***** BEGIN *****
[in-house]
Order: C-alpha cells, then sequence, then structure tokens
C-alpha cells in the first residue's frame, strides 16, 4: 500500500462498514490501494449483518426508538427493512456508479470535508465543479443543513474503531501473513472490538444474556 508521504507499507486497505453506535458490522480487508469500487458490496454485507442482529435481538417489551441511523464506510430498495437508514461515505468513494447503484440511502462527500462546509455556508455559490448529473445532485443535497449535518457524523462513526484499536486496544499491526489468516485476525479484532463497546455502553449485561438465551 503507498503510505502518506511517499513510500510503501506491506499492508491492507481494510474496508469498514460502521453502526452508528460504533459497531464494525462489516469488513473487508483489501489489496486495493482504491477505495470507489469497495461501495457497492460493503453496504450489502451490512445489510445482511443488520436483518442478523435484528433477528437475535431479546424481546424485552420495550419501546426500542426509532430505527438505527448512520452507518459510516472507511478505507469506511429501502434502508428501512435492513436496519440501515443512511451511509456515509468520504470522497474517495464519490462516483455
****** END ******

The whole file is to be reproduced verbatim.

[in-house]
Order: C-alpha cells, then sequence, then structure tokens
C-alpha cells in the first residue's frame, strides 16, 4: 500500500462498514490501494449483518426508538427493512456508479470535508465543479443543513474503531501473513472490538444474556 508521504507499507486497505453506535458490522480487508469500487458490496454485507442482529435481538417489551441511523464506510430498495437508514461515505468513494447503484440511502462527500462546509455556508455559490448529473445532485443535497449535518457524523462513526484499536486496544499491526489468516485476525479484532463497546455502553449485561438465551 503507498503510505502518506511517499513510500510503501506491506499492508491492507481494510474496508469498514460502521453502526452508528460504533459497531464494525462489516469488513473487508483489501489489496486495493482504491477505495470507489469497495461501495457497492460493503453496504450489502451490512445489510445482511443488520436483518442478523435484528433477528437475535431479546424481546424485552420495550419501546426500542426509532430505527438505527448512520452507518459510516472507511478505507469506511429501502434502508428501512435492513436496519440501515443512511451511509456515509468520504470522497474517495464519490462516483455